On Wednesday, Treliving managed to cross that off his to-do list by inking the franchise center to a four-year extension worth a reported $53 million. The $13.25-million average annual value, which kicks in for the 2024-25 season, is the highest in the NHL.
Toronto was reportedly seeking a maximum-term extension, but the superstar opted for a shorter term. That should give him the opportunity to land one more massive contract. If he'd signed on for eight years, his next chance to cash in would've come on the precipice of his age-35 season.
I feel fortunate to continue this journey as a Maple Leaf in front of the best fans in hockey! I will do everything I can to help get us to the top of the mountain. GLG! #LeafsForever
— Auston Matthews (@AM34) August 23, 2023
The 25-year-old scored 40 goals and produced 85 points in 74 games in 2022-23 — an outstanding campaign by any reasonable standard, but a step back from a 60-goal performance in 2021-22 that resulted in a Hart Trophy win.
Since Matthews broke into the NHL in 2016-17, he's scored more goals than any other player (299), collected two Rocket Richard Trophy wins, led the league in even-strength scoring four times, and earned Selke Trophy votes on five occasions.
Although the Maple Leafs may have preferred to lock in Matthews for the longest period of time possible, this deal extends their competitive window by a significant margin. If the star center bolted following 2023-24, the team would've been in dire straits.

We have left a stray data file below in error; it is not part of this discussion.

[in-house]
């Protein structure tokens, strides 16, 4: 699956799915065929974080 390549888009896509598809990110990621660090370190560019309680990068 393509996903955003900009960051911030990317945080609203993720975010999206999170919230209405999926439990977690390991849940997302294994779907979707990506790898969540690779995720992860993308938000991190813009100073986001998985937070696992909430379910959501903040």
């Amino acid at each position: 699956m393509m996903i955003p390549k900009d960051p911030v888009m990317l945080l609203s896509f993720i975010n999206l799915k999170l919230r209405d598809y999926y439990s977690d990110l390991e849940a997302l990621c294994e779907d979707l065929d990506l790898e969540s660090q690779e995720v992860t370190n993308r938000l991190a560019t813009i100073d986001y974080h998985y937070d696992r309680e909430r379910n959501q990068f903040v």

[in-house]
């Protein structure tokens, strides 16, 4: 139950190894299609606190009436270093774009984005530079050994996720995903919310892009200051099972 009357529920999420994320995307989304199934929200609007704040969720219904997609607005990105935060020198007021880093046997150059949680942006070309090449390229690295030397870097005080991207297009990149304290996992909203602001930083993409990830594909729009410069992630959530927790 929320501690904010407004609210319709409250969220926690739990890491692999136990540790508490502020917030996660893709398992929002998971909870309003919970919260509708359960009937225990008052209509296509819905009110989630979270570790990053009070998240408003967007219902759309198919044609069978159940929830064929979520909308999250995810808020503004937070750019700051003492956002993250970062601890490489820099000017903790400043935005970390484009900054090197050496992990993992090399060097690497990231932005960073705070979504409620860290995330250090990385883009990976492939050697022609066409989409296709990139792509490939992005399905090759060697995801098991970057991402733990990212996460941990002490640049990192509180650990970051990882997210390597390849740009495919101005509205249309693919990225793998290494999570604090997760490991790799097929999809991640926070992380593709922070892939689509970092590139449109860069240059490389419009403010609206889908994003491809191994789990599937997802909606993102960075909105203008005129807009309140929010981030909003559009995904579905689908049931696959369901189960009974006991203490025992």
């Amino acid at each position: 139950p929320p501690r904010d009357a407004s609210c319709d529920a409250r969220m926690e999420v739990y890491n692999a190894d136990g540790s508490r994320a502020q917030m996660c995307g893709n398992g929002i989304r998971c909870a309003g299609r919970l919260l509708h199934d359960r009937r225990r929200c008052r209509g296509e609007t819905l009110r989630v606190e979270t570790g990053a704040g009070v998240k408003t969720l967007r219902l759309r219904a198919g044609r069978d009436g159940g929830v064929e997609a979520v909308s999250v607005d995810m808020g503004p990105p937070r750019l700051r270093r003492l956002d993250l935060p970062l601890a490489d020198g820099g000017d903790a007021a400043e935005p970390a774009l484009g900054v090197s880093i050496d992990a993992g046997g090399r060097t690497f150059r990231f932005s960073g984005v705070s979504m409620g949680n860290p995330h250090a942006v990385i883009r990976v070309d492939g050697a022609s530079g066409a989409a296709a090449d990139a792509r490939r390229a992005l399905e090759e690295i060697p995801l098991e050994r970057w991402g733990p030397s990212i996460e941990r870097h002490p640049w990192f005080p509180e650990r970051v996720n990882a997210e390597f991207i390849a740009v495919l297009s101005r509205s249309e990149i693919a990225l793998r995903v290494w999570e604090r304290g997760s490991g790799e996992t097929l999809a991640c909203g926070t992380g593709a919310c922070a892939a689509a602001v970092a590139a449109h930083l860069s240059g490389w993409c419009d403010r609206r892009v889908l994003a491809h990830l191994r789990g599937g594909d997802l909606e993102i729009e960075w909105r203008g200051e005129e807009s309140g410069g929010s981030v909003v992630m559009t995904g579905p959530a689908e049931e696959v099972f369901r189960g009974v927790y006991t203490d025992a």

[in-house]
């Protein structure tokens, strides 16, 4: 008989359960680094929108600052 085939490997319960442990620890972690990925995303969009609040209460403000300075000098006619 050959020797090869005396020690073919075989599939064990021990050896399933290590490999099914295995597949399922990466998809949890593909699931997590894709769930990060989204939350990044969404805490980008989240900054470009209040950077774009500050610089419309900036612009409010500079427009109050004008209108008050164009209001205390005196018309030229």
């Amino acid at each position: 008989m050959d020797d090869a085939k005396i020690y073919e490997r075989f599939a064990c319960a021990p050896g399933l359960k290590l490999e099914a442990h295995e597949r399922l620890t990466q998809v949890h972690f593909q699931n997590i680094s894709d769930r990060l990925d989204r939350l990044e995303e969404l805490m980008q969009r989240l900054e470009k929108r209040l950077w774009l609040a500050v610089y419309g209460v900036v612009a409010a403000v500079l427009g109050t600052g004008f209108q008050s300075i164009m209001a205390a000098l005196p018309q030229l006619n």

David Kämpf is under contract through 2026-27, but beyond the defensive specialist, the Maple Leafs didn't have many long-term options at center. John Tavares can become a free agent following 2024-25 and the team's farm system lacks likely top-six options down the middle.
With Matthews in tow, the Maple Leafs have a foundational player to build around, and cost certainty that will help them plan for the future. Although his cap hit is substantial, Matthews looks like one of the better investments an NHL team could make.
As well as being an outstanding scorer, he's also a strong defensive presence and excellent faceoff man with a history of driving the play at even strength. As long as he's in the midst of his physical prime, he projects to be one of the 10 best players the league has to offer.
The biggest knock on Matthews is probably that he tends to miss a few games each year and has only played every Maple Leafs game in a season twice in his career. Even so, he's never played fewer than 75.6% of his team's games in a single season, and has laced up for 89.7% overall. For durability to be a serious concern, Toronto would have to believe he's on the verge of significant physical deterioration, which seems unlikely at his age.
Having Matthews locked in keeps Toronto's competitive window open, but the last seven years prove that his presence is no guarantee of playoff success. The Maple Leafs have one series win during his tenure, and his own personal postseason record (22 goals and 44 points in 50 games) is underwhelming in the context of his regular-season accomplishments.
The Maple Leafs are hoping the best is yet to come for Matthews in the playoffs. Whether that comes to fruition may depend on the team they assemble around him in the years ahead.